You're babies malpresentation was not due to your mindset, try Natal hypnotherapy they are less 'hippy' and more about relaxation.
Hope that makes sense!
thaigreencurry · 09/05/2011 09:49
I agree that the power of the mind isn't enough to put your baby into the perfect position - that is bollocks. I think what they are trying to say is if you go into it calm and relaxed you are less likely to end up with a medicalised birth.
I had read so many positive stories about hypnobirthing that I bought into it. Turned out to be a complete waste of money because I forgot that I had even tried hypnobirthing once I was in labour. I also had a nagging feeling that I would end up with an emcs and my instincts were right.
All you can do is be positive. This time your baby probably won't be breech. Ds1 was breech, ds2 wasn't. Its down to luck.
Iggly · 09/05/2011 09:54
I would instead read positive birthing stories instead. A good place to start are the Ina May books - can't remember the title but you can ignore her bit and just read the stories. They're all positive etc and not so much focus on hypnobirthing as descriptions of birth from the mum's pov. In fact Ina May isn't a hypnobirthing guru - more of a midwife interested in low intervention birth.
Also can you have a chat with your midwife about your previous experiences too?
TurtlesAreRetroRight · 09/05/2011 09:56
Sorry just to be clear dd wasn't breech. I only flicked to those pages because they were the only mention of malpositioning in my book.
DD was LOT and asynclitic and got stuck in deep transverse arrest. Breech we'd have known about before the emcs and I might have transferred earlier.
I know 'all you can do is positive' is true, but I don't know how. I feel panicky and upset and just can't make any sort of decisions about what will happen. And I don't know why dd was in the position she was. I tried every position we could come up with between me and the midwives and she was stuck fast. The small voice in the back of my head says there might be something up with my pelvis and it'll all happen again.
The Natal Hypnotherapy stuff sounds much better than Ms Mongan and her blatant ignoring of the role luck has to play.
TurtlesAreRetroRight · 09/05/2011 09:58
My midwife knows all about my insecurities. I waffle on every time I see her. She says she can refer me to counselling. But I've had counselling. I need to know how to enter a second delivery and no counsellor has helped with that.
I have and have read all of the Ina May books. My copies are falling apart I've read them that much. Not since having dd admittedly.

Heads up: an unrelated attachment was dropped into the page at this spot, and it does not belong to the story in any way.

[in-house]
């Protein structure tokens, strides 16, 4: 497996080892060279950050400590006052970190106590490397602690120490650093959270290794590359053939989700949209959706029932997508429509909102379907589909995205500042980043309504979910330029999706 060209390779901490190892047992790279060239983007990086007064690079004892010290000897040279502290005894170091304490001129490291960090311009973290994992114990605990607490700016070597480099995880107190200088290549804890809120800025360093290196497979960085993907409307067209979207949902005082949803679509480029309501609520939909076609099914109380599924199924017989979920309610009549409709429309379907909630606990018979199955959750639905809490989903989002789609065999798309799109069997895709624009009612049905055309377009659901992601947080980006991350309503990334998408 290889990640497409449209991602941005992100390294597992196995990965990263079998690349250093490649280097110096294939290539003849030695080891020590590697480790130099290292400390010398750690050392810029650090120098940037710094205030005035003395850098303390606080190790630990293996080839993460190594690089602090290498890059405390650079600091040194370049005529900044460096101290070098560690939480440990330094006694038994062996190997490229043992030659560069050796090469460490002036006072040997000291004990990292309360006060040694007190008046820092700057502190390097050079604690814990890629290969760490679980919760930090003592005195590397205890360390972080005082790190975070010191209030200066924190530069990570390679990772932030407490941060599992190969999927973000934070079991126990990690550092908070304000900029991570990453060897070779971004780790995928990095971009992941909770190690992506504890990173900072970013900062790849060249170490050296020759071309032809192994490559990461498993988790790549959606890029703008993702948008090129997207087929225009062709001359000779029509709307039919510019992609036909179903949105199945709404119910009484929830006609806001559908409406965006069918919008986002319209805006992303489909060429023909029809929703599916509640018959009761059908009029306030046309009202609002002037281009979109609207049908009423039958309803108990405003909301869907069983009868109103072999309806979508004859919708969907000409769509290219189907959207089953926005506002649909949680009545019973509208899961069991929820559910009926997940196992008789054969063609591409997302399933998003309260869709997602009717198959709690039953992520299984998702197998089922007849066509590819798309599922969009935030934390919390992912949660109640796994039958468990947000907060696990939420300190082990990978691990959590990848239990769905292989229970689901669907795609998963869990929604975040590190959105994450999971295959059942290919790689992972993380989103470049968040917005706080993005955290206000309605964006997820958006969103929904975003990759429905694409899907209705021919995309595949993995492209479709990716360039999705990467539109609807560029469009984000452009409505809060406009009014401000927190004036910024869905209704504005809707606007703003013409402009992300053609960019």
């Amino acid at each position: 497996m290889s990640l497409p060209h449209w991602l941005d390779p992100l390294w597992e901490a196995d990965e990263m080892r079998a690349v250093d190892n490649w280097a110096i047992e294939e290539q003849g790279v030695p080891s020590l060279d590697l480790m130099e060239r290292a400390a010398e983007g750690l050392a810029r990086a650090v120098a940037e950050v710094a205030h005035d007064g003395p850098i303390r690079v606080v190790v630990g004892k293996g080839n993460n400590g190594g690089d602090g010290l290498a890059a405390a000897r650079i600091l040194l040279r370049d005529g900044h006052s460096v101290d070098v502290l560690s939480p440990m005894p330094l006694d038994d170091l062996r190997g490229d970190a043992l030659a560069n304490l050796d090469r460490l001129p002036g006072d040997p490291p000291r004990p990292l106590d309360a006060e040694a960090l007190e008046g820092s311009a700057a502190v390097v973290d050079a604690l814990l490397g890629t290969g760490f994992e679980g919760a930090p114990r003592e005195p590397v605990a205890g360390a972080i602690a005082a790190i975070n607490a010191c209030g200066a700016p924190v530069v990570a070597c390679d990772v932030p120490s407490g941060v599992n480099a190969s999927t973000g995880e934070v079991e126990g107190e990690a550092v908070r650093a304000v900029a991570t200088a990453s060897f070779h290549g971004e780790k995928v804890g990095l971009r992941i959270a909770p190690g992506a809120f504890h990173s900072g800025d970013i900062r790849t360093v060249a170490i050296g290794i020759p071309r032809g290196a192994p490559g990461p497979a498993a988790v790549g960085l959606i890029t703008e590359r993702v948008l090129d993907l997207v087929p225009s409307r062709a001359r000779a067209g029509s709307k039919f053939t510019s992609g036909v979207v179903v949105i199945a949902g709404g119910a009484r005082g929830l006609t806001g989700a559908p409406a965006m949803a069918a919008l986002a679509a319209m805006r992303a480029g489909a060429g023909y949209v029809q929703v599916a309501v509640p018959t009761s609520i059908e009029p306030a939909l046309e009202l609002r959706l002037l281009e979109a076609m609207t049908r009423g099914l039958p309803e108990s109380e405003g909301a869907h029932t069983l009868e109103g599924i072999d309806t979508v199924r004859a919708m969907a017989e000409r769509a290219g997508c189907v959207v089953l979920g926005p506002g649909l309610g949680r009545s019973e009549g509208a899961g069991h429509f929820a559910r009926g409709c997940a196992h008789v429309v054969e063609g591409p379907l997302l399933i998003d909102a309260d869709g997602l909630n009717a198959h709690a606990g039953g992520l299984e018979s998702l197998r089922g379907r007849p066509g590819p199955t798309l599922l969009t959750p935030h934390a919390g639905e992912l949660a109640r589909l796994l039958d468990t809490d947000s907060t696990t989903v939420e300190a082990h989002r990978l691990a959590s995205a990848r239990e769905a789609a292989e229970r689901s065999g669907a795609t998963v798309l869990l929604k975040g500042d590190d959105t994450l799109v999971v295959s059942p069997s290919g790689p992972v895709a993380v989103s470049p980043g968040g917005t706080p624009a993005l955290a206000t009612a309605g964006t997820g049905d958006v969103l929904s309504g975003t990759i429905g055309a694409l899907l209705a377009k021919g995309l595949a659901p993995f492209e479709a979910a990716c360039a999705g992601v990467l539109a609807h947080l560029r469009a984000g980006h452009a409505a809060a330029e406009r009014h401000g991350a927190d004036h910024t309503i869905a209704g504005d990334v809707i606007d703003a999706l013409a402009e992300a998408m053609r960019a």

squiggleywiggler · 09/05/2011 10:04
Turtles, time to throw away the book I think. Some people don't connect with hypnobirthing in the same way some people don't like tomatoes. It isn't your fault.
You are right in thinking you need to do some sort of preparation for this birth though. Iggly's positive birth stories idea (I've got a few up here hackneydoula.co.uk/?page_id=26 is a very good one, as is Selina's idea to try chiropractor.
Is a doula an option? I have worked/am working with women who've had a difficult/traumatic first birth. We have spent quite a bit of time working on debriefing the first birth and developing a new plan for the next one. Sometimes reading those books isn't helpful - you don't need something theoretical that you didn't connect with last time you need to talk things through in person, develop strategies specific to you that don't make you feel angry/guilty etc.
The idea is to get to the birth feeling confident about your body's ability to birth, having let go of some of the feelings around your first birth and with a support team around you who know what you want, what will help and what didn't help last time.
I'm biaised, but having seen just how this kind of support can really help before and during the birth I'd really recommend it. I'm happy to help you find someone if you PM me your details.
I think you sound very sensible and your fears/feelings are normal. You just need a bit of support after last time.
TurtlesAreRetroRight · 09/05/2011 10:10
I'd love to look into having a doula or chiropractor or yoga or any of the other options that might help. But we have no money to spend on these things.
I've had some excellent and really quite specific help with getting past dd's birth and I have the most wonderful and kind consultant who is trained in birth trauma counselling. He was my consultant before I even got pregnant and is on the end of a phone/email whenever I need him. But that's as far as support goes. DH of course is wonderful but has had 4yrs of trying to talk me down from the ceiling. Nothing can in some ways.
I was in quite a peaceful place until I hit 20 weeks and started reading that damn book.
squiggleywiggler · 09/05/2011 10:12